Remember to use the Fill Down command after changing the output rules. The graphs and tables will change automatically with any changes you make to the columns.
Groups: After completing Problems A1-A7, discuss your responses to Problem A7.
The tendency may be to answer Problem A7 with particular numbers. For example, the first table will never contain the output 2, because the table starts at 3 and then increases. Think also about what types of numbers will never appear. For example, unless you use negative inputs, the first table will never contain negative numbers, numbers less than 3, fractions, or numbers that aren't multiples of 10 (except 3). Justify your claims. This will push you to think more deeply about exponential functions.
Groups: Before moving on, take a few minutes to read through the chart or put up an overhead of the chart. Take a moment to work a bit with the notation. For example, if you have a rule that is y = 10x, what would you get for x = 2? For x = 4?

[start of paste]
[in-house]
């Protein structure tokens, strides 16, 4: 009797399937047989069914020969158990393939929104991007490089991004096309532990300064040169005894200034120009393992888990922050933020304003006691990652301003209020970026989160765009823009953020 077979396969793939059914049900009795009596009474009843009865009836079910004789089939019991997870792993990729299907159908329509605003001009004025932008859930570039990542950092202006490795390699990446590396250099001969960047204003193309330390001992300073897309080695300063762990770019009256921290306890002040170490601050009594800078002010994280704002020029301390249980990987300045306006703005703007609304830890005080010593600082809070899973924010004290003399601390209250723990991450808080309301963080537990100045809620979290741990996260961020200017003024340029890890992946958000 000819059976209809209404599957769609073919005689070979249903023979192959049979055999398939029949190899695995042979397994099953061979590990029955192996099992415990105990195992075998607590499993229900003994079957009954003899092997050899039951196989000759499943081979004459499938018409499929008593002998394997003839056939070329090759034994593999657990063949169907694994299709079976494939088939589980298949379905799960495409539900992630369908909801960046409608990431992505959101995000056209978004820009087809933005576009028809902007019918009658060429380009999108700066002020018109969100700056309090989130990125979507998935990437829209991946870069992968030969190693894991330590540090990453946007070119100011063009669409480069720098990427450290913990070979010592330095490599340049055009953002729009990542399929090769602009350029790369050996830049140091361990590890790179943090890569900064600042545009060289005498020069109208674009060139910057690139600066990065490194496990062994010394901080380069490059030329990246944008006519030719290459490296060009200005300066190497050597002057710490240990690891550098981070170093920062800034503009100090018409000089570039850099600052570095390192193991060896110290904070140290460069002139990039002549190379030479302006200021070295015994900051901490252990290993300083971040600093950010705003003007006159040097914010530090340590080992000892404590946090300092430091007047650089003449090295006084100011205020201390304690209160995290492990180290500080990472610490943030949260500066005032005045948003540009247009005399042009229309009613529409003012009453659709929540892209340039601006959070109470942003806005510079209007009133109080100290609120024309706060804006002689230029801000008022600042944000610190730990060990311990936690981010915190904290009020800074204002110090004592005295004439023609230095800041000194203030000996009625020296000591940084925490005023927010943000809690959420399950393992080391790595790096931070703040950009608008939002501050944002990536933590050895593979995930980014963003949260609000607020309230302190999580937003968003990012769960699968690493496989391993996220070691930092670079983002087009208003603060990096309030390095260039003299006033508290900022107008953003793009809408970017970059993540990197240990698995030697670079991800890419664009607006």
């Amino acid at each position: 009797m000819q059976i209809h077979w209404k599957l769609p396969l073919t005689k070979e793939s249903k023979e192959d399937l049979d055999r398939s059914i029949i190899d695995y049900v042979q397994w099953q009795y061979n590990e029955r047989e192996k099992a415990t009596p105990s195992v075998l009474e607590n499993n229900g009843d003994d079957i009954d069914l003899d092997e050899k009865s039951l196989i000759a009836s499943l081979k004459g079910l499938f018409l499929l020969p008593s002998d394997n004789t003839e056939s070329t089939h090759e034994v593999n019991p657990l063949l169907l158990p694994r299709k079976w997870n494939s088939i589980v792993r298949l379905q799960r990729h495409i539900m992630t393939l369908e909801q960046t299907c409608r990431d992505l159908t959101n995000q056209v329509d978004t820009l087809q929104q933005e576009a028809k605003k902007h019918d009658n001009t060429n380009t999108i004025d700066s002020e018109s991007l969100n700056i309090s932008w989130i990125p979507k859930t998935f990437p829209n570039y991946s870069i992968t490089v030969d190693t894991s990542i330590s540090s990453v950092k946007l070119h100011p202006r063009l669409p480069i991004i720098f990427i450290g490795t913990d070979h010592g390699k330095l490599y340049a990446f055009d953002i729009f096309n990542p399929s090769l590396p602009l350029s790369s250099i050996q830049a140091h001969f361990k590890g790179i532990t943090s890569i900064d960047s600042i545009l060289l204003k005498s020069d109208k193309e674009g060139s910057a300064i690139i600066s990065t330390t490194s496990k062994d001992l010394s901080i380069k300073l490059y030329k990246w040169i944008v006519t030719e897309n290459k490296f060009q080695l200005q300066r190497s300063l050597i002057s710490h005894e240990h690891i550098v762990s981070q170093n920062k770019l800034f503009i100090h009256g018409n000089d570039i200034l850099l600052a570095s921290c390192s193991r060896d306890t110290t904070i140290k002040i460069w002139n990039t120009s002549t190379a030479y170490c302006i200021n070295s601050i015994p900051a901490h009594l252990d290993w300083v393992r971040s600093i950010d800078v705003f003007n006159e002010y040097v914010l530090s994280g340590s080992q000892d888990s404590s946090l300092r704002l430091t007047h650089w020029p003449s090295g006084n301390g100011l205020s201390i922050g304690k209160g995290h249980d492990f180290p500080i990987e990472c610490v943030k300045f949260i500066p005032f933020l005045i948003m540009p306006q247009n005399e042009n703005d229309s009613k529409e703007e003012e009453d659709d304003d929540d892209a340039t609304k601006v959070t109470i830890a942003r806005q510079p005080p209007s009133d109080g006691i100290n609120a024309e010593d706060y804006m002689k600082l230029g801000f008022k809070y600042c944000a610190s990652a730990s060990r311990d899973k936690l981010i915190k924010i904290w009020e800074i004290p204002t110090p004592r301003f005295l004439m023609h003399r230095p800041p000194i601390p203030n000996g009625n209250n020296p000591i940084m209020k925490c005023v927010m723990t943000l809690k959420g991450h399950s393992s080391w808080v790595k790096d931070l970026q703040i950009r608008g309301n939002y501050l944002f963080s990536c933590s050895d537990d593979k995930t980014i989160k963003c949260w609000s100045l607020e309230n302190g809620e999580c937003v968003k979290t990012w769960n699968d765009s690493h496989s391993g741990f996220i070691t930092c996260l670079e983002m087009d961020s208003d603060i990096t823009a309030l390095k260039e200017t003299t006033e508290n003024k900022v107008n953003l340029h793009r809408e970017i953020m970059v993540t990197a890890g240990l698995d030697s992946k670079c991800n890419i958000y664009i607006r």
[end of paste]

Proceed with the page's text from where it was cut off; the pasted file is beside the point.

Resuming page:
Groups: You also may want to discuss zero as an exponent. Note that this is completely optional; knowledge of zero as an exponent is not assumed anywhere during the session. There are a couple of ways to explain the fact that any number (except zero) to the zero power is 1. First, discuss what 20 would mean and why. Then think about the following two explanations:
Multiplying by 1 doesn't change anything, so you can think of powers of 2 (for example) as 1 times some number of 2s.
23 = 1 x 2 x 2 x 2 (1 times three 2s)
22 = 1 x 2 x 2 (1 times two 2s)
21 = 1 x 2 (1 times one 2)
20 = 1 (1 times zero 2s)
Alternately, look at decreasing powers of 2:
23 = 8
22 = 4
21 = 2
Each power is half the previous one, so if the pattern is to continue, it must be the case that 20 = (1/2) x 2 = 1. Extending this pattern can help you find the meaning of negative exponents, as well. It should be the case that 2-1 = (1/2) x 1 = 1/2, and in fact this is what negative exponents mean.
Think about why a closed-form rule like y = 3x would give rise to a table with a constant ratio between successive outputs. A possible explanation is that if the input increases by 1, then the product is multiplied by another 3, so each output will be 3 times the previous one.
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